All 'prime' but not all equal

17 October 2011

‘Prime central London’ describes the best properties in the best central locations but a new study published today by Savills reveals a huge divergence in price growth between the top performing properties and the worst, even within the confines of this tightly defined geographical area. 

In brief:

  • Values of prime central London resale properties rose by 87% on average across the volatile period of the last six years compared to 25% for mainstream London 
  • The top 10% of prime central London residential real estate, ranked by price growth, rose 151% in six years, and has recovered 57% since the bottom of the market in March 09
  • The bottom 10% has seen values rise by 42% in the six year period, and 34% since March 09
  • Mayfair outperformed on price growth, up 117% on average in six years, while St John’s Wood rose by just 69% suggesting unfulfilled potential
  • Knightsbridge leads in terms of average price per square foot, at £2007 (note: this does not include the record-breaking new build properties)

The Savills prime central London index showed average price growth of 87 per cent in the six years to mid 2011, significantly higher than the average for the total London residential market which grew 25 per cent. Detailed analysis of the period reveals price growth of 151 per cent for the top 10 per cent of the prime central London market ranked by price growth, compared to just 42 per cent price growth recorded in the bottom 10 per cent.

Price per square foot values have polarised, with price growth for top properties and locations hugely outpacing the lower end of prime. Average prices ranged between £900 and £1,000 per square foot across the index in 2005, but now range from an average of £1,400 in the bottom decile to over £2,350 per square foot at the top.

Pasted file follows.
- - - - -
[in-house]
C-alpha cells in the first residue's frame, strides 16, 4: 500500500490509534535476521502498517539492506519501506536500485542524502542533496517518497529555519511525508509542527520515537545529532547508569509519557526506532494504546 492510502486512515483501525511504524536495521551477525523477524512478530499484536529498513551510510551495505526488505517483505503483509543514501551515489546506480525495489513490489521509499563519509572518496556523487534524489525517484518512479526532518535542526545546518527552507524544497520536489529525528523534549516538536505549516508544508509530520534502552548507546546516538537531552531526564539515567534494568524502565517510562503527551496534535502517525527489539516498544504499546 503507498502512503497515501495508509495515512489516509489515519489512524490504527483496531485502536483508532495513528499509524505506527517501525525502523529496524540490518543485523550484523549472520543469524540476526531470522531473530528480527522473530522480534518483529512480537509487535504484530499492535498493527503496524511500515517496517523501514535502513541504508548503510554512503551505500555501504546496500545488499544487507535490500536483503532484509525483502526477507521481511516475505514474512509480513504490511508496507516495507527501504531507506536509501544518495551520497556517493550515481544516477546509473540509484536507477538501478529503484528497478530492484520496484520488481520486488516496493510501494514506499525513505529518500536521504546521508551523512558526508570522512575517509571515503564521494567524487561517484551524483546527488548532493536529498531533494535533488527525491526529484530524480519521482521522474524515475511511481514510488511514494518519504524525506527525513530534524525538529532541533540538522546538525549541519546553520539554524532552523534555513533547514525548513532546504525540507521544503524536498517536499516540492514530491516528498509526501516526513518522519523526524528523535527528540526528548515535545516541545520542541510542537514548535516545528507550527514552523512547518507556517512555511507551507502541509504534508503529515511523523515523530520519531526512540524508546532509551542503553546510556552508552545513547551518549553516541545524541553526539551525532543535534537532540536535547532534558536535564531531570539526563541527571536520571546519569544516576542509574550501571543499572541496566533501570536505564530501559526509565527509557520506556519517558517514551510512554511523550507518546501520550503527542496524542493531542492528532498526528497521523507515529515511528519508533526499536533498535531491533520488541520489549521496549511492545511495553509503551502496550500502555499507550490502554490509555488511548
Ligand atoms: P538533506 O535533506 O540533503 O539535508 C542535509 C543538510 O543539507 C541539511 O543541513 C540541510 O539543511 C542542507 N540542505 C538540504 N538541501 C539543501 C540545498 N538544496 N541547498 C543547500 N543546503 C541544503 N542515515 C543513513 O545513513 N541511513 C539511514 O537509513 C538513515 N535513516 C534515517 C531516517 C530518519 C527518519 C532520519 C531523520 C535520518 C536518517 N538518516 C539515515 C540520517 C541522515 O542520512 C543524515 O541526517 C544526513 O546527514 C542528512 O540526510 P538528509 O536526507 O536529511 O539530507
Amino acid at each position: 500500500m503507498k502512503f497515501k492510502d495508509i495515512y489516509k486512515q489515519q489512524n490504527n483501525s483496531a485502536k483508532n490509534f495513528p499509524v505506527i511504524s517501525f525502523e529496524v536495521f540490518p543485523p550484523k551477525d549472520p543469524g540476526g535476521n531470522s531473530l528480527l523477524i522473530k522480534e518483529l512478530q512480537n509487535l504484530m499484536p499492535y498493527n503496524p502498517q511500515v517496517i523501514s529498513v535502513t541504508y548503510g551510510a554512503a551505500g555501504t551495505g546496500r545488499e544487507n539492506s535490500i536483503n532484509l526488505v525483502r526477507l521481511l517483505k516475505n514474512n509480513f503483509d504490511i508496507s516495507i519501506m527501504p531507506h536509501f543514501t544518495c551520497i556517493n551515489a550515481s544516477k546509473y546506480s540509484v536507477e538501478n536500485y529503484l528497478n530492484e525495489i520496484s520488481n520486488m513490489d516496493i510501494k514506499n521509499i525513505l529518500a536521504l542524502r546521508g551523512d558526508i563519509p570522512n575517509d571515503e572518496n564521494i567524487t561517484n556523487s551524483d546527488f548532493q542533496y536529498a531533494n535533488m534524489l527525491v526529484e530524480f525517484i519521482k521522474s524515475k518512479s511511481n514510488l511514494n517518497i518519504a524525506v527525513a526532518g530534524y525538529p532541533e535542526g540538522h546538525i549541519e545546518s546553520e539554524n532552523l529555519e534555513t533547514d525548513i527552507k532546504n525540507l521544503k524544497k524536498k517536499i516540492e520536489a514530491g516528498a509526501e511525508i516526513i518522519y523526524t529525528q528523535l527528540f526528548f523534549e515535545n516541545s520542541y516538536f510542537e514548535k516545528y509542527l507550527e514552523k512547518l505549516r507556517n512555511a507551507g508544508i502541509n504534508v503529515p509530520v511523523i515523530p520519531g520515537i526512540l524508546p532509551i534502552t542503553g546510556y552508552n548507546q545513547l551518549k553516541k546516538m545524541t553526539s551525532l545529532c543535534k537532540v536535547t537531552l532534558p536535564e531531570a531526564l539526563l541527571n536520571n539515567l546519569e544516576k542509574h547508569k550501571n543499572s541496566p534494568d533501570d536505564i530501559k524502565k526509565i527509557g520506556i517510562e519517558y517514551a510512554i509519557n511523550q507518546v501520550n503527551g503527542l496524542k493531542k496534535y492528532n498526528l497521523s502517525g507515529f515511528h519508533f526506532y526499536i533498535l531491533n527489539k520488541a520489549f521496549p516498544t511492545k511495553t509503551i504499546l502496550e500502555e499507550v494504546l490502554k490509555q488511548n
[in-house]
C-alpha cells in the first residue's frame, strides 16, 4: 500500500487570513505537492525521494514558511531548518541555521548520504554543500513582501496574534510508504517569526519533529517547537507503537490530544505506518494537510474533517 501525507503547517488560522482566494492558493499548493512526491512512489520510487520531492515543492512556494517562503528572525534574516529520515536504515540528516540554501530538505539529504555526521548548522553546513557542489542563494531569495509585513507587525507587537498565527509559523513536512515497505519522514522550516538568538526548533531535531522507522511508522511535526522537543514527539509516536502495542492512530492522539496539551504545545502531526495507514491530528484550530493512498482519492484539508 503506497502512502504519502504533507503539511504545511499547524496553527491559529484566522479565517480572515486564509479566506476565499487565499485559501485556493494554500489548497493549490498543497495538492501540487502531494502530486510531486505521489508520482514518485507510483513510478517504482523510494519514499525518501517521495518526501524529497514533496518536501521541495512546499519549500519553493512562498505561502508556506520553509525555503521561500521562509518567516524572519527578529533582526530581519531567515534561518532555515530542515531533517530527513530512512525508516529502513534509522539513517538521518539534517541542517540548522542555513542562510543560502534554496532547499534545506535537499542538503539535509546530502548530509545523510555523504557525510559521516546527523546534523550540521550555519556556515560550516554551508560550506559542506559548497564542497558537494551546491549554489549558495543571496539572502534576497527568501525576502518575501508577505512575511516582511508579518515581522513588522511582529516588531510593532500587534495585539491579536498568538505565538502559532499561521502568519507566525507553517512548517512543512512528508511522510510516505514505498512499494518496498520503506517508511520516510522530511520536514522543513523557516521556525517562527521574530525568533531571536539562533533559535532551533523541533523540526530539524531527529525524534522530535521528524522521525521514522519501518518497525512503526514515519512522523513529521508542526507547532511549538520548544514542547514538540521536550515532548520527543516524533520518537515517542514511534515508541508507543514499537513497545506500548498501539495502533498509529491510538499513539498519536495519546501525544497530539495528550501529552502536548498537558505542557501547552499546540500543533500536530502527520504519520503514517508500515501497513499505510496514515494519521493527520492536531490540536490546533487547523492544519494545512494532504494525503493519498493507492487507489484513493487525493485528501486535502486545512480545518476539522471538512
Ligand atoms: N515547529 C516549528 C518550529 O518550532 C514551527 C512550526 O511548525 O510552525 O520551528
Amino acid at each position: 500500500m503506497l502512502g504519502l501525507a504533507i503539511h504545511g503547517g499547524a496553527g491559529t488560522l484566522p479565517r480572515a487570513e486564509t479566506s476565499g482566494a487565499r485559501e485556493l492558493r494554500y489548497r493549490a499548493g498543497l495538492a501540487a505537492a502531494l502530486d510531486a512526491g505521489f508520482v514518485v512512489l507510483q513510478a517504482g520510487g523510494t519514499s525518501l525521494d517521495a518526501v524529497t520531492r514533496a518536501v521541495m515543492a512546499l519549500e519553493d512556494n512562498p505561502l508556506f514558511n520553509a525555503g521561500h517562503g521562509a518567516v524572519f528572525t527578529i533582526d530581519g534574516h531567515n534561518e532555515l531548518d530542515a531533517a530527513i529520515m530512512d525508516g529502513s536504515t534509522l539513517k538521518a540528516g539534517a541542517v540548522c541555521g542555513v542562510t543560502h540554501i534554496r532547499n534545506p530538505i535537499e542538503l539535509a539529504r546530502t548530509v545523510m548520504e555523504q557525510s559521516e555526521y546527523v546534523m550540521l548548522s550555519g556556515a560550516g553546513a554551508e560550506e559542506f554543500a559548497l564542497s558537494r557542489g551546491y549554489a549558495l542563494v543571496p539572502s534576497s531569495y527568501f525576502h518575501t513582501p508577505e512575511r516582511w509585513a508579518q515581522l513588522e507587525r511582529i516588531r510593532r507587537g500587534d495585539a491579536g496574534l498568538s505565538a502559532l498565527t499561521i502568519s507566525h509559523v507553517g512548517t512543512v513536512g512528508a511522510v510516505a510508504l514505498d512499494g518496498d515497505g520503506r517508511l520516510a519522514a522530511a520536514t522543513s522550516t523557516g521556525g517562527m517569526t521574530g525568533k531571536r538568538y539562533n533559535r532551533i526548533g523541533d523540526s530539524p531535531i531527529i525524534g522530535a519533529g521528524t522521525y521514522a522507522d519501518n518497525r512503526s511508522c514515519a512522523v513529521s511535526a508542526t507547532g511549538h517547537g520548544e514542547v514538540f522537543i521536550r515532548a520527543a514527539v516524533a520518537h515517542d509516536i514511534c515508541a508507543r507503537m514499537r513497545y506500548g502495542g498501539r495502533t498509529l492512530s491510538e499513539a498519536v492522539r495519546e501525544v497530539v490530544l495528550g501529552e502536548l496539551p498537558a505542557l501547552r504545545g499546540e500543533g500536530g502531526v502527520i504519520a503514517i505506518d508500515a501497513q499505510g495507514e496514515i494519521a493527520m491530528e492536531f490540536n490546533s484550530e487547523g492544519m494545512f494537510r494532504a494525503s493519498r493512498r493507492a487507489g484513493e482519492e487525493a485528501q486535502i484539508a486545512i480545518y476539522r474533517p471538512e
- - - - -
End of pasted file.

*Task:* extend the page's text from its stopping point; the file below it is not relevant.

“This analysis suggests that investors in prime central London need to look beyond the headline averages for real comparables in order to understand value,” says Lucian Cook, director of Savills research.  “The extent of the divergence in performance is too big to ignore.”

Deepest strands of prime revealed
Mayfair has shown the sharpest growth in the past six years, up by 117 per cent on average, followed by Marylebone at 107 per cent and Knightsbridge at 93 per cent.  This price growth puts Mayfair in third place on values, with average values at £1,960 per square foot, behind Knightsbridge at £2,007 and Belgravia at £1,982. 

“Mayfair has become an increasingly popular asset class amongst the wealthiest London buyers,” says Jonathan Hewlett, Savills head of agency in the central London market.  “It has been helped by a general improvement in the amenities the area offers to wealthy residents, whether they live there full time or for only part of the year.”

View the Savills Prime Central London index

It should be noted that the index focuses on resale properties so the average values do not reflect the prices being achieved for some of the very high quality new build schemes.  Knightsbridge, very much a commercial and retail location a decade ago, has become a magnet for high net worth international buyers and a number of high profile schemes have smashed all previous records.  It remains to be seen whether other locations can emulate this success.